This is in stark contrast to the Obama administration and the Cameron government, both of which, compared to what has come since the votes for Trump and Brexit, were relatively open and liberal. Pareto’s schema goes beyond the left/right divide; the whole point of his Systèmes socialistes was to demonstrate that Marxism, as a secular religion, signalled a return to faith, and thus the return of the lions in politics.

In today’s context, the foxes are the forces of globalisation and liberalism – in the positive sense of developing an open, inter­connected and tolerant world; and in the negative sense of neoliberalism and the dehumanising extension of an economic calculus to all aspects of human life. The lions represent the reaction, centring themselves in the community, to which they may be more attentive, but bringing increased xenophobia, intolerance and conservatism. For Pareto, the lions and foxes are two different types of rule, both with strengths and weaknesses. Yet the elite is always composed of the two elements. The question is: which one dominates at any given time?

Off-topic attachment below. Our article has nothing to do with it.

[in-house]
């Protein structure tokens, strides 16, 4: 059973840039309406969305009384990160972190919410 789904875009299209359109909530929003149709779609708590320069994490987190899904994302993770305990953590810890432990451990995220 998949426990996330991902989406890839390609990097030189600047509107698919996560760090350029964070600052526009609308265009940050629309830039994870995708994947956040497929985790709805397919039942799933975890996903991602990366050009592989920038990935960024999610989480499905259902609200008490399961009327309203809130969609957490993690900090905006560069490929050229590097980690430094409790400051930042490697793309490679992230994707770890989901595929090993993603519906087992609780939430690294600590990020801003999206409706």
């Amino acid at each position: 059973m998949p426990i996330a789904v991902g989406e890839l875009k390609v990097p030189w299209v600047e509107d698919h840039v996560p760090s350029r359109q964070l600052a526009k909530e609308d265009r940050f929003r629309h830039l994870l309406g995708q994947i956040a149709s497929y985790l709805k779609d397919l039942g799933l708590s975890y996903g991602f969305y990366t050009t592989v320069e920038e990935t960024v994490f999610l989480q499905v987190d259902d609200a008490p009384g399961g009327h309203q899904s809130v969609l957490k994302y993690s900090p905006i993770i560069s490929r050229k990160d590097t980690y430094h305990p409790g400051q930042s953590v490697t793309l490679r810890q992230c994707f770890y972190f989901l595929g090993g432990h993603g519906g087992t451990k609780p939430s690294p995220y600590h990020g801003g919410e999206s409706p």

What we know of Theresa May’s government suggests that she runs a tight ship. She has a close – and closed – group of confidants, and she keeps a firm grip on the people under her. She is willing to dispense with parliament in her negotiation of Brexit, deeming it within the royal prerogative. Nobody yet knows her plan.

The European Union is a quintessentially foxlike project, based on negotiation, compromise and combination. Its rejection is a victory of the lions over the foxes. The lions are gaining prominence across the Western world, not just in Trumpland and Brexit Britain. Far-right movements have risen by rejecting the EU. It should come as no surprise that many of these movements (including Trump in the US) admire Vladimir Putin, at least for his strongman style.